# 7.03 Arithmetic series

Lesson

Suppose we wanted to add all of the terms in an arithmetic sequence together.  We'd be finding what's known as an arithmetic series.

#### Exploration

If the first term of an arithmetic sequence is $t_1=a$t1=a and the common difference is $d$d , then the sequence becomes:

$t_1=a$t1=a ,  $t_2=a+d$t2=a+d ,  $t_3=a+2d$t3=a+2d , $t_4=a+3d$t4=a+3d , $t_5=a+4d$t5=a+4d,  ...

Suppose we continue writing the terms all the way up to $t_{100}=a+99d$t100=a+99d , and then find a way to add up all of the one hundred terms together. The great German mathematician Carl Friedrich Gauss in 1785, at the age of 8 years old, used the following method.

$\left(t_1+t_{100}\right)+\left(t_2+t_{99}\right)+\left(t_3+t_{98}\right)+$(t1+t100)+(t2+t99)+(t3+t98)+ $...+\left(t_{48}+t_{52}\right)+\left(t_{49}+t_{51}\right)$...+(t48+t52)+(t49+t51)

Can you see why he may have done that?

Every grouped pair of terms adds up to $2a+99d$2a+99d and since there are fifty pairs, their total must be $50\times\left(2a+99d\right)$50×(2a+99d). Gauss knew there were $50$50 pairs because there are $100$100 terms. His answer could be written $\frac{100}{2}\times\left(2a+99d\right)$1002×(2a+99d) .

This led him to consider a formula for adding any number of terms of any arithmetic sequence. Writing $S_n$Sn for the sum to $n$n terms, Gauss was able to show that:

$S_n=\frac{n}{2}\left[2a+\left(n-1\right)d\right]$Sn=n2[2a+(n1)d]

Sum of a finite arithmetic series

The sum of a finite arithmetic series with $n$n terms, denoted $S_n$Sn , or the $n$nth partial sum of an arithmetic series can be found using one of the two related formulas:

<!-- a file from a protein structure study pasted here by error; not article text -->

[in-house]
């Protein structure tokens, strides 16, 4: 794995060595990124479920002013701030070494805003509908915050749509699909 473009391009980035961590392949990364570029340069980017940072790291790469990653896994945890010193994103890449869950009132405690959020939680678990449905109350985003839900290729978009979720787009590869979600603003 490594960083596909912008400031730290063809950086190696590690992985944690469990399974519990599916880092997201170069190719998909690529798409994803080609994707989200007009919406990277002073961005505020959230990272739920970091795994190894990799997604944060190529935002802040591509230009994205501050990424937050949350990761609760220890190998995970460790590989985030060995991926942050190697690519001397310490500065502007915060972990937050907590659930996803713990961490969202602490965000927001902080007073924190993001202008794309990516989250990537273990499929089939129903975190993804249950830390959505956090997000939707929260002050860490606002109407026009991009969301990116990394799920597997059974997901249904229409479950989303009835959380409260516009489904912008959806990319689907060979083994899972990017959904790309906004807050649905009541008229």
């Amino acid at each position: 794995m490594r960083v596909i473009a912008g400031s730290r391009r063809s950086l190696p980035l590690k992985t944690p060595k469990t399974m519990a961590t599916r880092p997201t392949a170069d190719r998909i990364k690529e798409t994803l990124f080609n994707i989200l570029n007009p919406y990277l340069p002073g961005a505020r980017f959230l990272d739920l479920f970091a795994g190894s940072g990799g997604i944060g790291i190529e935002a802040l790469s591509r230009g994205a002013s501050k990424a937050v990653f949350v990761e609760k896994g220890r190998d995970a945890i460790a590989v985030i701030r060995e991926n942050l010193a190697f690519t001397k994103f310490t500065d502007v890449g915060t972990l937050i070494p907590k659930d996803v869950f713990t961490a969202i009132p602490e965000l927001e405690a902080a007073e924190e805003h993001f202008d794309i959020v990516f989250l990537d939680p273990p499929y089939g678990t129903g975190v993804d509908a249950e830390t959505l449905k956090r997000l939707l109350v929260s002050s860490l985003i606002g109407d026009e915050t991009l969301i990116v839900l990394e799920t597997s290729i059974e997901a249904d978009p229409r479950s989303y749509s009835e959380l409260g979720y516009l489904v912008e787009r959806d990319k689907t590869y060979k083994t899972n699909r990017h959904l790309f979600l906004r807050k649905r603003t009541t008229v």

$S_n=\frac{n}{2}\left[2a+\left(n-1\right)d\right]$Sn=n2[2a+(n1)d]

$S_n=\frac{n}{2}\left(a_1+a_n\right)$Sn=n2(a1+an)

#### Worked example

##### Question 1

Evaluate the sum of all the positive integers from $1$1 to $49$49.

Think/Do: With $a=1$a=1  and $d=1$d=1 we have:

$S_{49}=\frac{49}{2}\left[2\times1+\left(49-1\right)\times1\right]=1225$S49=492[2×1+(491)×1]=1225

Reflect: Note that the formula works even though there is an odd number of terms to add up.  Can you explain why?

#### Practice questions

##### QUESTION 1

Find the sum of the first $10$10 terms of the arithmetic sequence defined by $a=6$a=6 and $d=3$d=3.

##### QUESTION 2

The first term of an arithmetic sequence is $-5$5 and the $6$6th term is $-45$45.

1. If $d$d is the difference between terms, solve for $d$d.

2. Hence, find the sum of the first $14$14 terms.

##### QUESTION 3

Consider the arithmetic sequence $4$4, $-1$1, $-6$6, …

1. Write a simplified expression for the sum of the first $n$n terms.

2. Find the sum of the progression from the $19$19th to the $27$27th term, inclusive.